Drone wars: what property owners and occupiers can do to protect themselves
The pace of legal developments in drone law is matched only by their velocity. In recent weeks we have seen arrests for flying one at Wimbledon, a near miss at Heathrow, consultation on drone use in the USA and a Connecticut student enhancing his with a semi-automatic pistol. Perhaps surprisingly the jury is still out on whether this actually breaks any state or federal laws.
Concern, but little control
Drone use is becoming an increasing concern of property owners, but currently controls are not focussed on this aspect of their use. The Civil Aviation Authority is concerned principally with safety, the Information Commissioners Office takes an interest in use of data and the police only become involved if a criminal law has been broken.
So who is looking out for the interests of property owners or occupiers? Currently the answer is nobody really.
UK legislation comes from the Air Navigation Order 2009 with separate provisions for drones with and without "surveillance equipment" – which is anything that is equipped to undertake surveillance or data acquisition.
The CAA has now launched the Drone Code which is a summary of these rules and regulations. They even have a neat little video on their website.The main provisions are:
- The "pilot" must be reasonably satisfied that the flight is safe
- Direct unaided visual contact must be maintained at all times
- Flights are prohibited around airports without permission
- Flights must be lower than 400 feet unless authorised
- "Aerial work" for which payment is given or promised is only permitted with a CAA licence.
In addition, surveillance aircraft must not fly without CAA authorisation:
- Over or within 50 metres of any congested area
- Over or within 150 metres of an organised open-air assembly of more than 1,000 people
- Within 50 metres of any vessel, vehicle or structure not under the control of the person in charge of the aircraft or
- Within 50 metres of any person unless this is during take-off or landing (where the limit is 30 metres) or that person is the pilot or someone under the control of the pilot.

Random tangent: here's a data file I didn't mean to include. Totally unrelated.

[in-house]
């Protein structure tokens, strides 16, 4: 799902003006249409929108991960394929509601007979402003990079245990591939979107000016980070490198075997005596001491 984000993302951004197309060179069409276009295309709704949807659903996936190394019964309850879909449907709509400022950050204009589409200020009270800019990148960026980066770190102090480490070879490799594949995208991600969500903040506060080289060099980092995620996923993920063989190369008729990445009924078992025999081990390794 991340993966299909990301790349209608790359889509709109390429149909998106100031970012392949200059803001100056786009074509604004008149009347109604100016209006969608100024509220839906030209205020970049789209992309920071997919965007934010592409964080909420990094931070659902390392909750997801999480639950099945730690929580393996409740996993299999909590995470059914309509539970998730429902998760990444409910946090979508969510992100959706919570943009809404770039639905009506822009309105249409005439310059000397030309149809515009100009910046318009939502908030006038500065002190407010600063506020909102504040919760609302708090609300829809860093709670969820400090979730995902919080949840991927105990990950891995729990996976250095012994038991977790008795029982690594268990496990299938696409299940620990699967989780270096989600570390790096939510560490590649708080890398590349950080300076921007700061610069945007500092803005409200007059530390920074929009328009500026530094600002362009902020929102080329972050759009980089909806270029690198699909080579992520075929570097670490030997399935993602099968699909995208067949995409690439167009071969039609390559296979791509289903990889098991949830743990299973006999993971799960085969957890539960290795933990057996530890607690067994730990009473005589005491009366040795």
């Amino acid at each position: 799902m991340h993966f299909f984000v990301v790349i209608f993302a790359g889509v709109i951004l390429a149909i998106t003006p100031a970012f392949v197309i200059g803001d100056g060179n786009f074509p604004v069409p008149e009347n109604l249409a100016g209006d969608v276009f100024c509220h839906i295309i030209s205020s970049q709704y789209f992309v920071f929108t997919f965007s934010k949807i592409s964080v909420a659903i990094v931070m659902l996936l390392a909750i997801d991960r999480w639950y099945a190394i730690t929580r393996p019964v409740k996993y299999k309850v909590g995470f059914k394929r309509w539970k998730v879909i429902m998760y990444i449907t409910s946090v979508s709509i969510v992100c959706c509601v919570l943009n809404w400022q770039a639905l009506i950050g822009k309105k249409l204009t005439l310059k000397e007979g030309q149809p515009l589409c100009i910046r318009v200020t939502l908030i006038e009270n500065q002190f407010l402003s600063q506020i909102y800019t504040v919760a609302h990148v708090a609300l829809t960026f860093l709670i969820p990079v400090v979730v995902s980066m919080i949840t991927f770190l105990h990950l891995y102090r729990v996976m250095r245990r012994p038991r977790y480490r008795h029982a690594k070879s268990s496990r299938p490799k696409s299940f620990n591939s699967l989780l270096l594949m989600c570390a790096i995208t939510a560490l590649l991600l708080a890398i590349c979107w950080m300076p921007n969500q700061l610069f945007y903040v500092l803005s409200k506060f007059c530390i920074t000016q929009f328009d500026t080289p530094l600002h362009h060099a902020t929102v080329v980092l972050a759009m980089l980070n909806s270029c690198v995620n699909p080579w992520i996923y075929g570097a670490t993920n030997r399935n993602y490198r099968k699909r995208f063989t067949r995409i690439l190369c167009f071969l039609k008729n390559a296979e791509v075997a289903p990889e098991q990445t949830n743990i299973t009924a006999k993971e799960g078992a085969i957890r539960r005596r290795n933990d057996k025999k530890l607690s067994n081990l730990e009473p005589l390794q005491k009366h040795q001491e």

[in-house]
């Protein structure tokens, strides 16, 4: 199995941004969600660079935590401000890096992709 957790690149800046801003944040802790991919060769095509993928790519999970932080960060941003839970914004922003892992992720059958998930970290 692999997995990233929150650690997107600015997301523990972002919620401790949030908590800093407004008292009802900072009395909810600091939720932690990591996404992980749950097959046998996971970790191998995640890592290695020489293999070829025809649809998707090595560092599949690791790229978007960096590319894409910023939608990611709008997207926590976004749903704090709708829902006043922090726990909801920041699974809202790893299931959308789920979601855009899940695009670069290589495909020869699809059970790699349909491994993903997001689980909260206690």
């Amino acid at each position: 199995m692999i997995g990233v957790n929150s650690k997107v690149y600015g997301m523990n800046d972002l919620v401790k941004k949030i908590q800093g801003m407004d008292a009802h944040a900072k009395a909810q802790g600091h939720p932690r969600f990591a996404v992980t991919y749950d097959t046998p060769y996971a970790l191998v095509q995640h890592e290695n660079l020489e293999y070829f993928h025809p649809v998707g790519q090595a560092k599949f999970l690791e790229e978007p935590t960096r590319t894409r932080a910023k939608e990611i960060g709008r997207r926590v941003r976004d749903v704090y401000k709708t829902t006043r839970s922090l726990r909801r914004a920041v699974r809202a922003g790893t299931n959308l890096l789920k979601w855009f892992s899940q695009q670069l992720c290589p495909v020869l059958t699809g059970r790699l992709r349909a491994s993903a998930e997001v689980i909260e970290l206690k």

Despite a lack of a general privacy law the Information Commissioners office is clear that a drone with a camera is potentially covered by the Data Protection Act, as the Met police discovered by tweeting a picture of Michael MacIntyre taken from its helicopter in July this year. The picture was quickly pulled but it put the issue of the use of images taken without consent on to the front pages.
This leaves open a series of loopholes through which a drone can, almost literally, be flown. It is not difficult to construct a scenario in which a flight over Buckingham Palace breaks no criminal law. The building is only 24 metres (80 feet) high so even adding the minimum 50 metre clearance there is space below the 400 foot ceiling.
There is a difference in some of the legislation that is not made clear in the Drone Code. Whilst it is unlawful to fly over a congested area or an open air event at any height, there is no bar, for example, on flying over a building or structure as long as the 50 metre clearance is observed.
The definition of "aerial work" relies on payment being given or promised, but if a newspaper owns the drone is it considered "aerial work" when it is paid for photographs obtained or published?
Property owners and occupiers do not benefit from any protections so they are vulnerable to intrusion. But does that really matter? The main concerns are personal injury, damage to property, privacy and confidentiality.
The police have made it clear that there is no criminal penalty for breach of privacy unless it amounts to a separate offence such as voyeurism or harassment.
Trespass laws exist, but they rely on identification of the individual who is in control of the aircraft and with live uploading, remote and autonomous operation and a disposable attitude to aircraft loss they are largely ineffective.
Drone use can have a profound effect on property. In California recently personal drones were being flown close to forest fires risking collision with the helicopters fighting the inferno. This is not only irresponsible but potentially lethal, yet in the UK it would not necessarily be illegal. Deliberate attack on a person or building would be an offence, but accidental collision may not be.
So what can owners and occupiers do to protect themselves?
It seems the answer at the moment is very little. The police will only respond if there is a criminal offence and a chance of apprehending the perpetrator. The ICO may be interested if there is a breach of data protection, but tracking down the source will be difficult.
In the pipeline
Various proposals have been discussed to assist. The term geo-fencing is being used to describe in-built programming which prevents intrusion into controlled airspace, but there is no doubt that appropriately skilled hackers could render this useless. Registration of each drone at the point of importation and sale would at least allow the last registered use to be tracked if a drone were found.
South Africa has introduced legislation setting a minimum age of 18 and requiring pilots to have a licence and in some cases a medical certificate equivalent to that for gliders, microlights or balloon pilots. Penalties can be as severe as 10 years imprisonment. In contrast, the few UK cases which have reached the courts have involved fines in the hundreds of pounds rather than thousands.
This is an area of law that must develop quickly. There is a recognised interest in protecting property owners and occupiers and the public in general from a hobby that has suddenly become a major commercial business.
This article also appeared in Estates Gazette.